Gun Weapon Systems Station
Naval Ordnance Station Louisville (NOSL)

The Gun Weapon Systems Station support of the Navy's warfare systems includes state-of-the-art engineering and logistics technology. Warfare systems include all the elements used in military engagements, and NAVSEA Port Hueneme supports the systems used by surface ships.

The Gun Weapon Systems Station mission is to provide core leadership in the acquisition, production, and operational support of in-service and emerging naval gun weapon systems, integrated ship defense systems, and equipments; to maintain the Navy's corporate technology base for gun weapon systems; to maintain rapid response capability for reconstitution of Naval forces if mobilization is needed; to ensure that current and future fleet operational readiness requirements are achieved and maintained; to strengthen the private sector's technology base by on site support of Louisville privatization and through defense conversion and technological transfer. Evaluates and assists in program integration with other combat system programs at Naval Surface Warfare Center (NAVSURFWARCEN), Naval Sea Systems Command (NAVSEA) and Space and Naval Warfare Systems Command (SPAWAR). To provide technical engineering support to the on-site Defense Contract Management Office (DCMO).

On January 29, 1941, ground was broken for what was to become Naval Ordnance Station Louisville (NOSL). The plant was commissioned on October 1, 1941 under contract to Westinghouse Electric Corporation, a private contractor, as a Naval Shore Establishment.

At its peak, some 4200 personnel were employed in the assembly of gun mounts, torpedo tubes, and other naval ordnance. Westinghouse's contract expired in February 1946, and NOSL was turned over to Navy control; approximately 500 employees were retained and converted to civil service status. The workforce grew to some 850 employees by October 1948, however, reductions in workload caused employment to decline to fewer than 100 by August 1950.

The Korean War caused the Navy to again need the type of equipment produced by NOSL, and expansion of personnel and equipment was undertaken. The employment totals rose to over 1800; and machine tools, test equipment and plating operations were greatly enlarged. The engineering department was staffed, the quality assurance group was established, service departments were set up with specific missions, including a supply department assigned purchasing and storage duties.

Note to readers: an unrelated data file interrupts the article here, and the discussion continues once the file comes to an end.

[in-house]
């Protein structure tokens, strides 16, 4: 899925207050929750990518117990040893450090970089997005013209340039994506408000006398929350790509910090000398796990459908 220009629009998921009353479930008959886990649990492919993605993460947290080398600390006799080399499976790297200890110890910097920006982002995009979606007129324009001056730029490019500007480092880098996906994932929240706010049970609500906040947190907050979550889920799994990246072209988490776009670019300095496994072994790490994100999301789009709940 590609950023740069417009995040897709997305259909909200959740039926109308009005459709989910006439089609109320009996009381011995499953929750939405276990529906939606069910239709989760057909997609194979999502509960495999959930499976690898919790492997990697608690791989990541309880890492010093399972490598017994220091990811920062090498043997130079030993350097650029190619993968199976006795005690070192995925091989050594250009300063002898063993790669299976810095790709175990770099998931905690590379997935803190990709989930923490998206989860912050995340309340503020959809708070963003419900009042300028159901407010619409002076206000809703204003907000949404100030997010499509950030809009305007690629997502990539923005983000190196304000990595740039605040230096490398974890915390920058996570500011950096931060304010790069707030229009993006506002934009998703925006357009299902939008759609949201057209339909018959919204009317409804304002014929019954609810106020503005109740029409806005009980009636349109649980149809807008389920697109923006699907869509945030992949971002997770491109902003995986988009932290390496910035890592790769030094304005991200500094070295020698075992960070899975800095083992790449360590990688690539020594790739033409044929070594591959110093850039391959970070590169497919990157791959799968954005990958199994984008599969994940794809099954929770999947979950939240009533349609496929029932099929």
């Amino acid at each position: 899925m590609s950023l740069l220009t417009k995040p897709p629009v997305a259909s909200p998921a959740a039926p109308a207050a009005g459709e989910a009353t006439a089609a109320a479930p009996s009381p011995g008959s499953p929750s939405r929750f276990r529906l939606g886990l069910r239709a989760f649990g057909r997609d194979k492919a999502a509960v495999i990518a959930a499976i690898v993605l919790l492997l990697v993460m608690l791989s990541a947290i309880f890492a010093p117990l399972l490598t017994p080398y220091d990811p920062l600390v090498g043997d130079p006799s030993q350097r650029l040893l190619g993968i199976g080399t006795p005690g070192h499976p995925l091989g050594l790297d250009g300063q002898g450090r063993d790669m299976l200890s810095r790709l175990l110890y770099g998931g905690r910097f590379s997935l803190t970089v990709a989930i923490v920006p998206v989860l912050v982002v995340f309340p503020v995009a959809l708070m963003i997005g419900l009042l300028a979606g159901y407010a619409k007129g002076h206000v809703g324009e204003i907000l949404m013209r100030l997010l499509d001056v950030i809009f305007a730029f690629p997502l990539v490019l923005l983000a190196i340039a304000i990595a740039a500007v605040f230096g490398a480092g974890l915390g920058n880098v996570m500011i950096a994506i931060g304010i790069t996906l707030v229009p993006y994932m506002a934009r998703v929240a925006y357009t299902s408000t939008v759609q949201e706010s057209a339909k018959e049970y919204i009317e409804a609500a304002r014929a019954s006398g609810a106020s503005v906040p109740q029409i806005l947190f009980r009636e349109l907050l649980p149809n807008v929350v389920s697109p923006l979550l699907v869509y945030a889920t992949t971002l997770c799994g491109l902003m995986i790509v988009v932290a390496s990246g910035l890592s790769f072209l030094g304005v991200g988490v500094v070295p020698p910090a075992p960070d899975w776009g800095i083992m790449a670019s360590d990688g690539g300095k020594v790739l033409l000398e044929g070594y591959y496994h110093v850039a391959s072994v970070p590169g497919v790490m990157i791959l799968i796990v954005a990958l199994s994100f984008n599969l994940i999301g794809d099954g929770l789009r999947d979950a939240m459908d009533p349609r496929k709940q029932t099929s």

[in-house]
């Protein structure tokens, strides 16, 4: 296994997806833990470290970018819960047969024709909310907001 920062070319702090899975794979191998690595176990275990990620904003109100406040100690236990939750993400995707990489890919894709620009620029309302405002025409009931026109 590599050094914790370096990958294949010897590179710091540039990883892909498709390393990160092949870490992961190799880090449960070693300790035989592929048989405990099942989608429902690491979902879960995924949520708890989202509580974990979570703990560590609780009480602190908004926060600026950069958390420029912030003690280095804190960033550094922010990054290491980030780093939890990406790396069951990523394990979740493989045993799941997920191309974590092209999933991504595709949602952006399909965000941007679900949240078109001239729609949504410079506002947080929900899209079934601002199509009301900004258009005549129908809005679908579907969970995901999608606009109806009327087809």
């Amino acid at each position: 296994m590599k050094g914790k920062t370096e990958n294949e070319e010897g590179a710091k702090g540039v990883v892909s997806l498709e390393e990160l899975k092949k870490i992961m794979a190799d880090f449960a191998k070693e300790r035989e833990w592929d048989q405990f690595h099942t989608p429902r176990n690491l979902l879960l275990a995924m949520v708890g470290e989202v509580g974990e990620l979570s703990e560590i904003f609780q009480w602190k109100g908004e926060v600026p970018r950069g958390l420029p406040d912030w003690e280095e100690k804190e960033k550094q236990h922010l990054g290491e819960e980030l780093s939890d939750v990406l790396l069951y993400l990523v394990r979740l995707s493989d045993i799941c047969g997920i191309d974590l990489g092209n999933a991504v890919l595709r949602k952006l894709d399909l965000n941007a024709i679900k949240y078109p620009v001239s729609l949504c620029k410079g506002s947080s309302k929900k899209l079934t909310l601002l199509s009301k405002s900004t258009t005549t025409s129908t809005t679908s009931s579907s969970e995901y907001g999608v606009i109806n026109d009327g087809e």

Changes to mission, responsibility and workload were commonplace during the time period form the 1950's to the 1990's. In the 1990's, NOSL was the only Navy facility capable of providing both major overhaul and complete engineering and technical support services for the Navy's surface weapon systems. NOSL remanufactured, repaired, and updated naval gun systems from 20 millimeters through five inches and provided engineering support for all naval guns. NOSL was the only approved engineering and overhaul facility for the PHALANX Close-in Weapon System, the Navy's highly sophisticated anti-ship missile defense system. NOSL also manufactured gun barrels, missile hardware, and a wide variety of weapon system parts for the Navy and the other military services.

On August 16, 1996, NOSL returned to the concept of private industry management. NOSL responsibilities were distributed between United Defense, Hughes Missile System Company, the local government, and a small government workforce. In October 1997, the remaining government presence at NOSL became known as Naval Surface Warfare Center Port Huemene Division Louisville Detachment.

BRAC 2005

In its 2005 BRAC Recommendations, DoD recommended to close Mansfield-Lahm Municipal Airport Air Guard Station (AGS), OH. It would move the 179th Airlift Wing's (ANG) flying related Expeditionary Combat Support (ECS) to Louisville IAP AGS, KY (aerial port).

In another recommendation, DoD recommended to realign Nashville International Airport (IAP) AGS, TN. This recommendation would distribute the C-130H aircraft of the 118th Airlift Wing (ANG) to the 123d Airlift Wing (ANG), Louisville IAP AGS, KY (four aircraft) and another installation. Military judgment was the predominant factor in this recommendation--this realignment would create one right-sized squadron at Louisville (79) and would retain experienced ANG personnel.

DoD also recommended to realign the Louisville, KY, detachment of Naval Surface Warfare Center Division Port Hueneme, CA, by relocating gun and ammunition Research and Development & Acquisition to Picatinny Arsenal, NJ. This recommendation would realign and consolidate those gun and ammunition facilities working in Weapons and Armaments (W&A) Research (R), Development & Acquisition (D&A). This realignment would result in a more robust joint center for gun and ammunition Research, Development & Acquisition at Picatinny Arsenal. This location was already the greatest concentration of military value in gun and ammunition W&A RD&A. This recommendation would include Research, Development & Acquisition activities in the Army and Navy. It would promote jointness, enable technical synergy, and position the Department of Defense to exploit center-of-mass scientific, technical, and acquisition expertise within the weapons and armament Research, Development & Acquisition community that resided at this DoD specialty location. Assuming no economic recovery, this recommendation could result in a maximum potential reduction of 506 jobs (296 direct jobs and 210 indirect jobs) over the 2006-2011 periods in the Louisville, KY-IN, Metropolitan Statistical Area (less than 0.1 percent).

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Page last modified: 05-07-2011 02:52:15 ZULU